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I'm trying to solve this problem.

Problem: Given $n$ positive integers, your task is to select a maximum number of integers so that there are no two numbers $a, b$ in which $a$ is divisible by $b$.

I have to find the Maximum independent set and the size of this set. The size can be found by König's theorem. But how can I find the Maximum Independent Set (i.e. which vertex are part of the set).

I did some search also and found something here:

If removing a vertex does not change minimum path cover then I can get the desired result without that vertex.

But I don't understand the underlying theorem. Any help will be greatly helpful.

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  • $\begingroup$ Why do you think that it's a bipartite graph? $\endgroup$ – Joe Mar 5 '13 at 7:09
  • $\begingroup$ it is not , but it is possible to apply minimum path cover in a directed graph . $\endgroup$ – palatok Mar 5 '13 at 11:48
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    $\begingroup$ Cross-posted at: stackoverflow.com/questions/15211918/… . Please do not cross-post across multiple SE sites at the same time. If you do not receive a satisfactory answer on the original post for a few days, you can post at another site in the network. In such a case, add a link to the other post in each of your posts, so that people know where you stand, and avoid duplicate work. $\endgroup$ – Paresh Mar 5 '13 at 15:33
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You are trying to find the width of the poset defined by the given subset of integers and the divisibility relation. The width is the maximum number of anti-chains, which is the same as the maximum set of incomparable elements in the poset.

This corresponds exactly to the maximum independent set in the Comparability Graph, where each integer is a vertex and there is an edge from $u$ to $v$ if and only if $u$ divides $v$.

Finding the maximum independent set in general is a hard problem, but comparability graphs are a special case for which efficient algorithms exist.

Dilworth's Theorem characterizes the width of any poset as a partition of the poset into chains (source to sink paths in the directed comparability graph). Dilworth's Theorem is equivalent toKönig's theorem on Bipartite Matching, which, as you suggested, leads to an algorithm. The bipartite graph you construct in order to use Konig's theorem and find the maximum independent set via a bipartite matching is described simply in the above Wikipedia link. For completeness, we include it here (in annotated form):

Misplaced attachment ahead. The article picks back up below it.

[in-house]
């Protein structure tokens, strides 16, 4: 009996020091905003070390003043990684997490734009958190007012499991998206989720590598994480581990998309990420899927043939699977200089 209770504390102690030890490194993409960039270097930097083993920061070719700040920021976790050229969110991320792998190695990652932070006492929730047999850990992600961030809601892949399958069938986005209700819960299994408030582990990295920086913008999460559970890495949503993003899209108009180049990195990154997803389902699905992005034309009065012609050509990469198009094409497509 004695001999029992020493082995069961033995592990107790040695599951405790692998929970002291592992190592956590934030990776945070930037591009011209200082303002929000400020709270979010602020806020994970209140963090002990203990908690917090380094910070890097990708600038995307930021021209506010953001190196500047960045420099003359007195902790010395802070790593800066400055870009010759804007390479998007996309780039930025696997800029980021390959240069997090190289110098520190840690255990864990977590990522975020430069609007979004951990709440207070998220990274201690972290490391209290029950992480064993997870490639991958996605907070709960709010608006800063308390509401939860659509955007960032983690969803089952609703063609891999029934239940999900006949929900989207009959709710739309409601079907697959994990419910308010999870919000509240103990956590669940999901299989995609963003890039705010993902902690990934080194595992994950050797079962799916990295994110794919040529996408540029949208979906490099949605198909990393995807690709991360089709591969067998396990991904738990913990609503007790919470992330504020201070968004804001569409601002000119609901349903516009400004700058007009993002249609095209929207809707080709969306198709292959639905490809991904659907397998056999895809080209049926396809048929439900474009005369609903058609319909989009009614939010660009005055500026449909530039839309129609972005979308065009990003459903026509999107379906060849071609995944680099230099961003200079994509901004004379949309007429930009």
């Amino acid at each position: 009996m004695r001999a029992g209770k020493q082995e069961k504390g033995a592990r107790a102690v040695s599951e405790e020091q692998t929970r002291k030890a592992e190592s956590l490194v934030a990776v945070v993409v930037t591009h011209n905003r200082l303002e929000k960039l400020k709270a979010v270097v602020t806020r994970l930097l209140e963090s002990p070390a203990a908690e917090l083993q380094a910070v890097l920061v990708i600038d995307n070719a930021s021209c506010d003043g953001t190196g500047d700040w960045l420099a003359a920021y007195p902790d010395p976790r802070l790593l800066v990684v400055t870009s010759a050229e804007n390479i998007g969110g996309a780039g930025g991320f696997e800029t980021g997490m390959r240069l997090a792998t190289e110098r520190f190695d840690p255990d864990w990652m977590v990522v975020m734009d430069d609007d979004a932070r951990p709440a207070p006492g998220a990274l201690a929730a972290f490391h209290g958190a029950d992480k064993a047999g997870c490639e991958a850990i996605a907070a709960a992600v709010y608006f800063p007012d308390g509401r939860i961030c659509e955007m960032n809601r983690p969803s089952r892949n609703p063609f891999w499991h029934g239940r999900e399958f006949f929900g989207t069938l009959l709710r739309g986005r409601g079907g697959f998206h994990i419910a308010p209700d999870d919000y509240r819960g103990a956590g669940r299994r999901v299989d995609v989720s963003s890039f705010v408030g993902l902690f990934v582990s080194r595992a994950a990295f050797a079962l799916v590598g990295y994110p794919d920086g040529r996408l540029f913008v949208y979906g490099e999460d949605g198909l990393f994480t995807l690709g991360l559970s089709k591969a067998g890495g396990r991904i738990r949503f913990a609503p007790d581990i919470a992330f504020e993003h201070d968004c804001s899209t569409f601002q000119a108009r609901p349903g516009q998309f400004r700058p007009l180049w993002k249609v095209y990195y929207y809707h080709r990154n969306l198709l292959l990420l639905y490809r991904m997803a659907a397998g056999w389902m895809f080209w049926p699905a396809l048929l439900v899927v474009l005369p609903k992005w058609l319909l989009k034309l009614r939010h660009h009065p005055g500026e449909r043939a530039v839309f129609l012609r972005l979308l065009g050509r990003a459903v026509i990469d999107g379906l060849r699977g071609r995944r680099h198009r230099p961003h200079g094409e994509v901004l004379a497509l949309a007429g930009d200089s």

"Define a bipartite graph $G = (U,V,E)$ where $U = V = S$ [the set of integers] and where (u,v) is an edge in $G$ when $u < v \in S$ [integer $u$ divides integer $v$]. By König's theorem, there exists a matching $M$ in $G$, and a set of vertices $C$ in $G$, such that each edge in the graph contains at least one vertex in $C$ and such that $M$ and $C$ have the same cardinality $m$.

"Let $A$ be the set of elements of S that do not correspond to any vertex in $C$; then $A$ has at least $n - m$ elements (possibly more if $C$ contains vertices corresponding to the same element on both sides of the bipartition). Let $P$ be a family of chains formed by including $x$ and $y$ in the same chain whenever there is an edge $(x,y)$ in M$; then $P$ has $n - m$ chains. Therefore, we have constructed an antichain and a partition into chains with the same cardinality."

The set of distinct vertex labels (integers) in $A$ is the answer to your question.

Section 3 of the paper Online Algorithms for Dilworth's Chain Partition by Ikiz and Garg describes two different offline algorithms to compute the chain partition, and thus the independent set you are looking for. One of the algorithms is based on the Bipartite matching method.

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